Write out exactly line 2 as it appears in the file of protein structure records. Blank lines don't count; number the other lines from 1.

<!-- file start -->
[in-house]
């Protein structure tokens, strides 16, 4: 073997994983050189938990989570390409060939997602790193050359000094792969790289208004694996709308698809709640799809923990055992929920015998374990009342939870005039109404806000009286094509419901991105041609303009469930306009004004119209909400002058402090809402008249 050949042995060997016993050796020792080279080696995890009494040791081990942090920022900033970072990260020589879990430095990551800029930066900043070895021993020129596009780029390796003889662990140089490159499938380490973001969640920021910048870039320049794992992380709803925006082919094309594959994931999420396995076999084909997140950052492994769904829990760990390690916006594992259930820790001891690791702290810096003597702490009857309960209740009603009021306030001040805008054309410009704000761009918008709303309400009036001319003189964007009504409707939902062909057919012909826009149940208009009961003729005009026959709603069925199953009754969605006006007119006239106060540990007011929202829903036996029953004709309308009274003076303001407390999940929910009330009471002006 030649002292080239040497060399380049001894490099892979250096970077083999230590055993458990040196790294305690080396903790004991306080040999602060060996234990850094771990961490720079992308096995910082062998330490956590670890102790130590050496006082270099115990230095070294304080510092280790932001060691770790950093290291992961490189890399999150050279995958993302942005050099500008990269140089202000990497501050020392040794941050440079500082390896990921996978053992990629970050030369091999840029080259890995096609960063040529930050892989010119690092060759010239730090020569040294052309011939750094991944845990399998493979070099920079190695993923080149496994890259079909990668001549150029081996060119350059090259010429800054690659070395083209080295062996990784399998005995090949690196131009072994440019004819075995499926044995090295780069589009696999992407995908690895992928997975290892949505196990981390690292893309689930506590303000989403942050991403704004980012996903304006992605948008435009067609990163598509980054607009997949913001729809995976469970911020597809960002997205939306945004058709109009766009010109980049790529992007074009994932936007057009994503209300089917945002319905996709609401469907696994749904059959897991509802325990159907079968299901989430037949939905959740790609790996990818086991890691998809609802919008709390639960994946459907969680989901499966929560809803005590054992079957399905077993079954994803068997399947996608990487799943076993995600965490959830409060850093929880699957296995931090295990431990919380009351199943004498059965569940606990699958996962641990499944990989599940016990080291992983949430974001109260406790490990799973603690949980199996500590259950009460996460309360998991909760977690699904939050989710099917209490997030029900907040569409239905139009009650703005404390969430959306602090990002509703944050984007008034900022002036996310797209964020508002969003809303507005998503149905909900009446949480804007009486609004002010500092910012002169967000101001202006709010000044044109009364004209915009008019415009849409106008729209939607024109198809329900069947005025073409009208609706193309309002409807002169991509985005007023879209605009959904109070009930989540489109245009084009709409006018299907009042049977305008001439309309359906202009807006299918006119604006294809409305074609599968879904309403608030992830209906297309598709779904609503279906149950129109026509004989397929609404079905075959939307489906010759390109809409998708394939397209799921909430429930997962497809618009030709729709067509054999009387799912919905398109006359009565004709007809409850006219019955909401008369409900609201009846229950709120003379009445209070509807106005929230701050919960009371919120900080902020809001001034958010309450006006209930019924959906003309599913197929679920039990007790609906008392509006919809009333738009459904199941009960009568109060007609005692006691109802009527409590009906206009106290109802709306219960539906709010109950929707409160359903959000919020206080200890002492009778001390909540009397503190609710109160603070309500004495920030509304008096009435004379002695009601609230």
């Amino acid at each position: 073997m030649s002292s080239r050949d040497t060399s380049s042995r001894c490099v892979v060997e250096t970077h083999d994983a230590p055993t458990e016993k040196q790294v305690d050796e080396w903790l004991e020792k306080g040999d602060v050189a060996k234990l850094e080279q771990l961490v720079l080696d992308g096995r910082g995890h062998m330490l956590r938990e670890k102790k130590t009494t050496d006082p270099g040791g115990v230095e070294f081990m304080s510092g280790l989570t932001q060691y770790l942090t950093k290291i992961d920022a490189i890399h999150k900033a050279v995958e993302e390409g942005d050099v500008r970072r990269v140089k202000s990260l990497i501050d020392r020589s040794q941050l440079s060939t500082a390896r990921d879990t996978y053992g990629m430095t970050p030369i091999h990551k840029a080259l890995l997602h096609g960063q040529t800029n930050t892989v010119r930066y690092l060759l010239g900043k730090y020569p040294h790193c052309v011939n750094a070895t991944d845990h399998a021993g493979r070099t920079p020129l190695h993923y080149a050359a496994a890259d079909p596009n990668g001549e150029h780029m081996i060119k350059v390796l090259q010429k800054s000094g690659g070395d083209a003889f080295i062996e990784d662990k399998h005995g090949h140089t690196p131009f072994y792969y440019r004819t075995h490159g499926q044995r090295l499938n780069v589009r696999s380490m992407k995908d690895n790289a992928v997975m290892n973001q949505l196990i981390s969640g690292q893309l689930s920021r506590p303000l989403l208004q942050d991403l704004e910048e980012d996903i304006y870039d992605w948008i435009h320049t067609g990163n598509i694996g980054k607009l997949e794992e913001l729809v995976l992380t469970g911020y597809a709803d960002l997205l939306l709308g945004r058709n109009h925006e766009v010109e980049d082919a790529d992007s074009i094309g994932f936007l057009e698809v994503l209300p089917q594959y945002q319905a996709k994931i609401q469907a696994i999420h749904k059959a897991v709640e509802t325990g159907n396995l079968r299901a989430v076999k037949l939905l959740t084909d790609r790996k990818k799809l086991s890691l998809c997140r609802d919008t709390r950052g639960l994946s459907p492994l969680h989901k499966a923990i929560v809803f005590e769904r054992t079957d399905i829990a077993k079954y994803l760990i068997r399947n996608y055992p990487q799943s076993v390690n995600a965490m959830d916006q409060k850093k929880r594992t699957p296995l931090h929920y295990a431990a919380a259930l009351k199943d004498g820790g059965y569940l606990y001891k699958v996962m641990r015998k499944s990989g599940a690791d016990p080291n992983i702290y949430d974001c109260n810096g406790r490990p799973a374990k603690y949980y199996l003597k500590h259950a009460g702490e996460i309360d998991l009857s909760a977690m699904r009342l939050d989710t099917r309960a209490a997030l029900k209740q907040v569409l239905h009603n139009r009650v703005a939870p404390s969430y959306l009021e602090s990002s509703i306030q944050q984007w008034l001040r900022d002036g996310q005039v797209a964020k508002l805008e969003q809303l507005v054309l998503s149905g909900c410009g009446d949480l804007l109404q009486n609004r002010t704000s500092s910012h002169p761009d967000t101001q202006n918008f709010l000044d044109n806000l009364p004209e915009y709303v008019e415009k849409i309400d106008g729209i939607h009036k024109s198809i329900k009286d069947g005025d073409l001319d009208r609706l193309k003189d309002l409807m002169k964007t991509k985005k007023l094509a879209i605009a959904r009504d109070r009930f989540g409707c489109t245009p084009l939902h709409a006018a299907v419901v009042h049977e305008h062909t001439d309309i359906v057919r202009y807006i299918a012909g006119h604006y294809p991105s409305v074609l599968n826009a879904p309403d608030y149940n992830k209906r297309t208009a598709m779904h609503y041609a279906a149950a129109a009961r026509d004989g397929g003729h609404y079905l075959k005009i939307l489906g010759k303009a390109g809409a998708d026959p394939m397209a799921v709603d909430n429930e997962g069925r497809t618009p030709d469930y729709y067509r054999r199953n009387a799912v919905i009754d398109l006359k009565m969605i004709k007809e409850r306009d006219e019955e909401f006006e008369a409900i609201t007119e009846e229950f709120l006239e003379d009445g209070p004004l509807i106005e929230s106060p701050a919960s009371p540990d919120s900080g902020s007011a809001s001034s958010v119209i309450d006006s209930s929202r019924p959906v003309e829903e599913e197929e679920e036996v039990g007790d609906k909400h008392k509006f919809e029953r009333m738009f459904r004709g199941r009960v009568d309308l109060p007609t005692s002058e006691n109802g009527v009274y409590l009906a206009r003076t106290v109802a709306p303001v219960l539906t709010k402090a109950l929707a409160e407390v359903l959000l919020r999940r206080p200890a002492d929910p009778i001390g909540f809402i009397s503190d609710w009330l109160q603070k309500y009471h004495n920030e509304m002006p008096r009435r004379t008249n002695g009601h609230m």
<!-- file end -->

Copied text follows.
């Protein structure tokens, strides 16, 4: 073997994983050189938990989570390409060939997602790193050359000094792969790289208004694996709308698809709640799809923990055992929920015998374990009342939870005039109404806000009286094509419901991105041609303009469930306009004004119209909400002058402090809402008249 050949042995060997016993050796020792080279080696995890009494040791081990942090920022900033970072990260020589879990430095990551800029930066900043070895021993020129596009780029390796003889662990140089490159499938380490973001969640920021910048870039320049794992992380709803925006082919094309594959994931999420396995076999084909997140950052492994769904829990760990390690916006594992259930820790001891690791702290810096003597702490009857309960209740009603009021306030001040805008054309410009704000761009918008709303309400009036001319003189964007009504409707939902062909057919012909826009149940208009009961003729005009026959709603069925199953009754969605006006007119006239106060540990007011929202829903036996029953004709309308009274003076303001407390999940929910009330009471002006 030649002292080239040497060399380049001894490099892979250096970077083999230590055993458990040196790294305690080396903790004991306080040999602060060996234990850094771990961490720079992308096995910082062998330490956590670890102790130590050496006082270099115990230095070294304080510092280790932001060691770790950093290291992961490189890399999150050279995958993302942005050099500008990269140089202000990497501050020392040794941050440079500082390896990921996978053992990629970050030369091999840029080259890995096609960063040529930050892989010119690092060759010239730090020569040294052309011939750094991944845990399998493979070099920079190695993923080149496994890259079909990668001549150029081996060119350059090259010429800054690659070395083209080295062996990784399998005995090949690196131009072994440019004819075995499926044995090295780069589009696999992407995908690895992928997975290892949505196990981390690292893309689930506590303000989403942050991403704004980012996903304006992605948008435009067609990163598509980054607009997949913001729809995976469970911020597809960002997205939306945004058709109009766009010109980049790529992007074009994932936007057009994503209300089917945002319905996709609401469907696994749904059959897991509802325990159907079968299901989430037949939905959740790609790996990818086991890691998809609802919008709390639960994946459907969680989901499966929560809803005590054992079957399905077993079954994803068997399947996608990487799943076993995600965490959830409060850093929880699957296995931090295990431990919380009351199943004498059965569940606990699958996962641990499944990989599940016990080291992983949430974001109260406790490990799973603690949980199996500590259950009460996460309360998991909760977690699904939050989710099917209490997030029900907040569409239905139009009650703005404390969430959306602090990002509703944050984007008034900022002036996310797209964020508002969003809303507005998503149905909900009446949480804007009486609004002010500092910012002169967000101001202006709010000044044109009364004209915009008019415009849409106008729209939607024109198809329900069947005025073409009208609706193309309002409807002169991509985005007023879209605009959904109070009930989540489109245009084009709409006018299907009042049977305008001439309309359906202009807006299918006119604006294809409305074609599968879904309403608030992830209906297309598709779904609503279906149950129109026509004989397929609404079905075959939307489906010759390109809409998708394939397209799921909430429930997962497809618009030709729709067509054999009387799912919905398109006359009565004709007809409850006219019955909401008369409900609201009846229950709120003379009445209070509807106005929230701050919960009371919120900080902020809001001034958010309450006006209930019924959906003309599913197929679920039990007790609906008392509006919809009333738009459904199941009960009568109060007609005692006691109802009527409590009906206009106290109802709306219960539906709010109950929707409160359903959000919020206080200890002492009778001390909540009397503190609710109160603070309500004495920030509304008096009435004379002695009601609230």